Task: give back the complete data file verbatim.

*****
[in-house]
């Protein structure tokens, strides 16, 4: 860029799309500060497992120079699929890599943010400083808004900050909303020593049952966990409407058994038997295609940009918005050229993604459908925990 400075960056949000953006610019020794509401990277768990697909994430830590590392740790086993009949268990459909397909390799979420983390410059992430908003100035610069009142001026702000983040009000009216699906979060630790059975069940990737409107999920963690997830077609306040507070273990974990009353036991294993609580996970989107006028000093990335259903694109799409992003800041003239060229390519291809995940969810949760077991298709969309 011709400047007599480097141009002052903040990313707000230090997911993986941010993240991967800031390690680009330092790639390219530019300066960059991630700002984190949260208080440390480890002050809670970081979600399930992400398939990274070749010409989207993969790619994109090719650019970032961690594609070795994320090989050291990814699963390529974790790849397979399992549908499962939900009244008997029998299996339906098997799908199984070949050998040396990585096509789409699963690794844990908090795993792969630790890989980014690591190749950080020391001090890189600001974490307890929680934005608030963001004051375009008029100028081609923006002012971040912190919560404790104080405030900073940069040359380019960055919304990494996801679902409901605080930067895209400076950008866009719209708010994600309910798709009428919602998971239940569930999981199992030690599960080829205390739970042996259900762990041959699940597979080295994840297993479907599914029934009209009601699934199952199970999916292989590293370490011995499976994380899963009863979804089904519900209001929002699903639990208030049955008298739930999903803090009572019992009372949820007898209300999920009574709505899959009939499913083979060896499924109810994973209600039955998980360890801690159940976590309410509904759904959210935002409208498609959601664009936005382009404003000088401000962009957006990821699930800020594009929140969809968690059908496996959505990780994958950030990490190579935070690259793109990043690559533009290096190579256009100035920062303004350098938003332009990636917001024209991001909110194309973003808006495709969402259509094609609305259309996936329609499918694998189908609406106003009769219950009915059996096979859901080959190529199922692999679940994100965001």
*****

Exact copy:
[in-house]
């Protein structure tokens, strides 16, 4: 860029799309500060497992120079699929890599943010400083808004900050909303020593049952966990409407058994038997295609940009918005050229993604459908925990 400075960056949000953006610019020794509401990277768990697909994430830590590392740790086993009949268990459909397909390799979420983390410059992430908003100035610069009142001026702000983040009000009216699906979060630790059975069940990737409107999920963690997830077609306040507070273990974990009353036991294993609580996970989107006028000093990335259903694109799409992003800041003239060229390519291809995940969810949760077991298709969309 011709400047007599480097141009002052903040990313707000230090997911993986941010993240991967800031390690680009330092790639390219530019300066960059991630700002984190949260208080440390480890002050809670970081979600399930992400398939990274070749010409989207993969790619994109090719650019970032961690594609070795994320090989050291990814699963390529974790790849397979399992549908499962939900009244008997029998299996339906098997799908199984070949050998040396990585096509789409699963690794844990908090795993792969630790890989980014690591190749950080020391001090890189600001974490307890929680934005608030963001004051375009008029100028081609923006002012971040912190919560404790104080405030900073940069040359380019960055919304990494996801679902409901605080930067895209400076950008866009719209708010994600309910798709009428919602998971239940569930999981199992030690599960080829205390739970042996259900762990041959699940597979080295994840297993479907599914029934009209009601699934199952199970999916292989590293370490011995499976994380899963009863979804089904519900209001929002699903639990208030049955008298739930999903803090009572019992009372949820007898209300999920009574709505899959009939499913083979060896499924109810994973209600039955998980360890801690159940976590309410509904759904959210935002409208498609959601664009936005382009404003000088401000962009957006990821699930800020594009929140969809968690059908496996959505990780994958950030990490190579935070690259793109990043690559533009290096190579256009100035920062303004350098938003332009990636917001024209991001909110194309973003808006495709969402259509094609609305259309996936329609499918694998189908609406106003009769219950009915059996096979859901080959190529199922692999679940994100965001």